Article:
Another ingenious invention was borne out of the evacuation of Gallipoli. The campaign, led by Lieutenant-General Sir Ian Hamilton, had been a shambles from the start, and as the operation stretched on and the losses grew, the British government began to question the value of continuing at Gallipoli. On October 14th 1915 the Dardanelles Committee in London replaced Hamilton with Lieutenant-General Sir Charles Munro as commander-in-chief. Munro quickly ordered the withdrawal, pulling the troops back to the Greek island of Lemnos where the troops could rest and recuperate before being sent to fight on the Western Front or in Salonika, Greece.
As the main force withdrew, those who remained gave the impression to the watching Turks that everything was normal, playing cricket in the ravines and leading supply-laden donkeys and mules too and from the trenches. The remaining troops were even given 100 cigarettes each in large tins, so that the Turks would see the smoke rising from the now mostly-abandoned trenches and not suspect a thing.
By the last day, there were only 2,000 troops remaining at Gallipoli, and it was in these final hours, while the final contingent left the beach with hessian sacks on their feet, that the Ghost Brigade and their Drip Rifles played their part.
Critical to this stage of the withdrawal the Drip Rifle was an innovation created by Lance Corporal William (Bill) Scurry of the AIF, an Architectural Modeler from Melbourne. To make the drip rifle work, two tins were placed one above the other, with the top one filled with water and small holes in the bottom. The water would drip into the lower tin, and once it was sufficiently heavy, it would fall, causing the weight to drop and the trigger to be “pulled” by a member of the Ghost Rifle Brigade, thus firing the weapon. While the drip rifles were only used in the closing hours of the evacuation, without them the Turks would have caught on to the ruse given the close proximity of the opposing trenches, and the evacuation would have been foiled. As it was, some 80,000 men were successfully evacuated from Gallipoli with only three casualties. Scurry was later awarded the Distinguished Conduct Medal and was promoted to Sergeant for his idea.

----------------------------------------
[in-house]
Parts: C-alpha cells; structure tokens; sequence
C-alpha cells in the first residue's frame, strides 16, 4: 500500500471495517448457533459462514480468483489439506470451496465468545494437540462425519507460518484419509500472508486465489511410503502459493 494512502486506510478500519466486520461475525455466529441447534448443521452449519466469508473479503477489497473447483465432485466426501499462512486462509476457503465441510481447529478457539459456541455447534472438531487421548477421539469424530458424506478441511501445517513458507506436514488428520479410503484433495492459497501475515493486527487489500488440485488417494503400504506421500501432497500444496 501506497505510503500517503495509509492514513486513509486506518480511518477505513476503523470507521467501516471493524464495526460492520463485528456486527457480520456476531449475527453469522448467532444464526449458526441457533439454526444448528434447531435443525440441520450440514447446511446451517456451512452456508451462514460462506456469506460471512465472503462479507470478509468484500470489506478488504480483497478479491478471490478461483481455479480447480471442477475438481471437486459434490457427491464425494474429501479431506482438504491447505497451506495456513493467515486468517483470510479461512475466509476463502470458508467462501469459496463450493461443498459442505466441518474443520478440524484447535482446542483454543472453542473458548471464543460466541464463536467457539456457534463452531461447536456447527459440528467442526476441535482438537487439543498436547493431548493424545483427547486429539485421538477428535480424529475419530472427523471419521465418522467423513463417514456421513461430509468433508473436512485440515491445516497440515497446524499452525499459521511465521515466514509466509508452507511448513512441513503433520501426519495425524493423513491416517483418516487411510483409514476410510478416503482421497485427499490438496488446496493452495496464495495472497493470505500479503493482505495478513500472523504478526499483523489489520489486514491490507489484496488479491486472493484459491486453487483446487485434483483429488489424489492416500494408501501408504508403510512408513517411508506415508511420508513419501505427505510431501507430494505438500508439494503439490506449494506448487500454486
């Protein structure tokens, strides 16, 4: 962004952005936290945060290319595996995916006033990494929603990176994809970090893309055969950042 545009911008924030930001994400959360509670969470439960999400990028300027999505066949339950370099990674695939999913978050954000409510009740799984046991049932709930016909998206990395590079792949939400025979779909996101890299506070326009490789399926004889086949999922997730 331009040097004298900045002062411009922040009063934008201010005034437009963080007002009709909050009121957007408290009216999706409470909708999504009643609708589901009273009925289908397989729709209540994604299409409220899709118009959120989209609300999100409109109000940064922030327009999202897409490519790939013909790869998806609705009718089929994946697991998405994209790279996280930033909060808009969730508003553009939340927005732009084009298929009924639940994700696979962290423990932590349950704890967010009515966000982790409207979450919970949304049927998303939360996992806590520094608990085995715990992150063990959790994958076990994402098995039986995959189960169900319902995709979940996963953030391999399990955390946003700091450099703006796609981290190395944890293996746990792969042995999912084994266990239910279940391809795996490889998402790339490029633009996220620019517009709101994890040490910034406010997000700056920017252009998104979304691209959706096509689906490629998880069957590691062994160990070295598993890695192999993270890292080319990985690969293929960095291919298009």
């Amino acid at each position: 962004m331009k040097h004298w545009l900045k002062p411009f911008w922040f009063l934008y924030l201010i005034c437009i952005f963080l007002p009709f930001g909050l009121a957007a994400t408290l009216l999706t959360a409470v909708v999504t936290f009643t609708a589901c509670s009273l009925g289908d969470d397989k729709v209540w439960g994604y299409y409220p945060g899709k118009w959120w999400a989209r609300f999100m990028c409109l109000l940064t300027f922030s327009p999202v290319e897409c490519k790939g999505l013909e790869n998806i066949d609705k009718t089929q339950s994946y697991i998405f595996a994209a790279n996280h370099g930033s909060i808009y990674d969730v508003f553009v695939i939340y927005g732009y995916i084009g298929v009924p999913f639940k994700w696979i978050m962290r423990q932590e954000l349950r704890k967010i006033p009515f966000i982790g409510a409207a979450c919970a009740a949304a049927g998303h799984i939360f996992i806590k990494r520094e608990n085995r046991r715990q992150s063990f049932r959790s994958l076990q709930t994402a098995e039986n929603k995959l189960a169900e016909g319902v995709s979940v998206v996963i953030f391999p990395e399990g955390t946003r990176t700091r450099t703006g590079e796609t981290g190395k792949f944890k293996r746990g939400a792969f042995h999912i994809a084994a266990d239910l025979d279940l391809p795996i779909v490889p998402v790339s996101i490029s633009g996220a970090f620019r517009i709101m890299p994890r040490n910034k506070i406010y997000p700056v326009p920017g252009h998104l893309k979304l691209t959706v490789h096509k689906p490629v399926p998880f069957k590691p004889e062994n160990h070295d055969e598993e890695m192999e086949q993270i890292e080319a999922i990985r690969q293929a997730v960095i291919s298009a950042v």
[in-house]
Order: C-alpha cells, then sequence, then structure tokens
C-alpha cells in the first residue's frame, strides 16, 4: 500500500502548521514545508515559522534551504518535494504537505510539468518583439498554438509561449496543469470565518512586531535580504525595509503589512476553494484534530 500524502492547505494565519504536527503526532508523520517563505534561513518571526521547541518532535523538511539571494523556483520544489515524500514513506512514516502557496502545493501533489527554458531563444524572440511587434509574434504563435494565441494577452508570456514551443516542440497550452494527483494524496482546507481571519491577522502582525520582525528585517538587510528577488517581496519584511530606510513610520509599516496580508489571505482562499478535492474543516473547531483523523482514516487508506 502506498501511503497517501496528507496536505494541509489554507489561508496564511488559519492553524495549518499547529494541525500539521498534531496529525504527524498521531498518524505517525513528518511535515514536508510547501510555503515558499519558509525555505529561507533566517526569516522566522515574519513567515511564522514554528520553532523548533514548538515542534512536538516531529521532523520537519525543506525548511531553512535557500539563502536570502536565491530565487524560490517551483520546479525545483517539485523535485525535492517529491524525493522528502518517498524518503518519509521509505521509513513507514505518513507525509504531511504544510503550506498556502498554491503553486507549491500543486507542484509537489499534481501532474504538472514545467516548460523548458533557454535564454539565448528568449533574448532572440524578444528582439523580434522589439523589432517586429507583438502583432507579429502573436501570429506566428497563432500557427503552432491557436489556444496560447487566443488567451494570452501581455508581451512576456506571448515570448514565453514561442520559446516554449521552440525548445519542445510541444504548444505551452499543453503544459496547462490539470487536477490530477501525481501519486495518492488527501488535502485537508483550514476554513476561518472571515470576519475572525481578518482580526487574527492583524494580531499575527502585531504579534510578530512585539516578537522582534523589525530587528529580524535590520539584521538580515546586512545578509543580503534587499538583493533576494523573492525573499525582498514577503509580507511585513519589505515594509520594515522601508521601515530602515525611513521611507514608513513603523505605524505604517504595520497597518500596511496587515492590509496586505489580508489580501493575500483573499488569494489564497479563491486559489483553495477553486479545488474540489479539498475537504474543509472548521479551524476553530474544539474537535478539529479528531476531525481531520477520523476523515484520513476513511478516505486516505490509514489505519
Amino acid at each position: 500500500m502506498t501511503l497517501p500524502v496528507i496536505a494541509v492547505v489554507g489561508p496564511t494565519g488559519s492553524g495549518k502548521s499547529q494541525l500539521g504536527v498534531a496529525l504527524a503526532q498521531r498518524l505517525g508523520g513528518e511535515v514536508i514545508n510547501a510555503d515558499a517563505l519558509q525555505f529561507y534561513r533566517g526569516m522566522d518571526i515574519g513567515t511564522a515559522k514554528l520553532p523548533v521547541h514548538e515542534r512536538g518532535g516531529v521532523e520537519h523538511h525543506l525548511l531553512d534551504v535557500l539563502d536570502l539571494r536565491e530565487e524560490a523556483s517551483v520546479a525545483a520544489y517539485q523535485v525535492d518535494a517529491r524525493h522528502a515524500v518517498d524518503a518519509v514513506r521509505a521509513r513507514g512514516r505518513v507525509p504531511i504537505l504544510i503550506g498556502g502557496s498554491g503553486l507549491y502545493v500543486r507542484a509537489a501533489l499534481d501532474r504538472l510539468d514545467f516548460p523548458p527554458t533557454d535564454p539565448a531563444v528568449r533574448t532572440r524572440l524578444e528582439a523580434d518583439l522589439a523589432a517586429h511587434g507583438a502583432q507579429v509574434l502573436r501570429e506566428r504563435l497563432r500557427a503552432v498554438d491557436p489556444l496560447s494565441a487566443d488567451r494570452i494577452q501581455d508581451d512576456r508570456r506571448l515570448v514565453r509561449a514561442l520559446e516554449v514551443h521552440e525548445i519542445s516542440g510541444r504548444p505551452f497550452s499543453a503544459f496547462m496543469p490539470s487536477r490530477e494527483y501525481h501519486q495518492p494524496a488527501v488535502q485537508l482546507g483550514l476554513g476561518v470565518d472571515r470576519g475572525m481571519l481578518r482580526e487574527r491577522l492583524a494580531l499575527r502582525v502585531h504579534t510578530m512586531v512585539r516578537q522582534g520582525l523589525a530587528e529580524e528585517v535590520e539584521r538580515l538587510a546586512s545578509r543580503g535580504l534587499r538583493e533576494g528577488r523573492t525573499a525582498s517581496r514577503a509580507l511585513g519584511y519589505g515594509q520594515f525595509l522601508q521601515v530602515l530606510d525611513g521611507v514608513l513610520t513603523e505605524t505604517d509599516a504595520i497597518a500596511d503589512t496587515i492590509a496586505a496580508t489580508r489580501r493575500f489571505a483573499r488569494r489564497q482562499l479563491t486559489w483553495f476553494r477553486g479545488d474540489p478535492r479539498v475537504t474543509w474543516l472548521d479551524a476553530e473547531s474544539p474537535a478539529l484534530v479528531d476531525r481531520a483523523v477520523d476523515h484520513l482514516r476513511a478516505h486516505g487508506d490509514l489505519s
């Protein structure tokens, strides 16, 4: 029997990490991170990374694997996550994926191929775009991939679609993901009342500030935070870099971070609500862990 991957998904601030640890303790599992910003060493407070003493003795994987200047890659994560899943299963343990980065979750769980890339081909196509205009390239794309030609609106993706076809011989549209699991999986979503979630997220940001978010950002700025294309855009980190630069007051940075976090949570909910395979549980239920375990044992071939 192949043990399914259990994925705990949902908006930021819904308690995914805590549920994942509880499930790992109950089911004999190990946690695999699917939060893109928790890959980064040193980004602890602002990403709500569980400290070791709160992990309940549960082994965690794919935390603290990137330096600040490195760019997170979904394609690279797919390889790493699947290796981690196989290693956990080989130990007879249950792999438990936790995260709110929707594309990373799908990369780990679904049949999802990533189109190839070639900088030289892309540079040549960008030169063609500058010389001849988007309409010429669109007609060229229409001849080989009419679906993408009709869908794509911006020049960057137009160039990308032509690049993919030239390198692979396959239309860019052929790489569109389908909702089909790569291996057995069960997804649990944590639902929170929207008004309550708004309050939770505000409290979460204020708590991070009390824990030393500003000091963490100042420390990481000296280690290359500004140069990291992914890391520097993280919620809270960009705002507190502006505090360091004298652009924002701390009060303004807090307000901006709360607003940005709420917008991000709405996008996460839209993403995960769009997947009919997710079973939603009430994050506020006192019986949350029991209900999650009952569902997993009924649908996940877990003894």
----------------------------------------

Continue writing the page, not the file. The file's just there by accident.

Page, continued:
All plans to evacuate Gallipoli indicated that there would be roughly a 30% loss of life, if not higher, as leaving the beaches would be as perilous as arriving had been eight months earlier. With this fact in mind, the reality of the Gallipoli evacuation was nothing short of amazing, and has been described by some military historians as the best executed military manoeuvre in modern history.
The ANZAC legend, and what it represents, has become a corner stone in our small nations identity, as it has in Australia. Every year on April 25th our two countries stand still in the early hours of the morning and pay homage to the brave soldiers who gave their lives at ANZAC cove, fighting in a war not of their making, far from home in conditions that were as abhorrent as they were trying. By the end of the Gallipoli campaign, some 8,709 Australians and 2,779 Kiwi’s had died. For New Zealand this loss was tragic, representing roughly a sixth of the force who landed on beaches on April 25th 1915. Australia’s official war historian, Charles Bean, popularised the ANZAC spirit in his book Anzac to Amiens where he writes: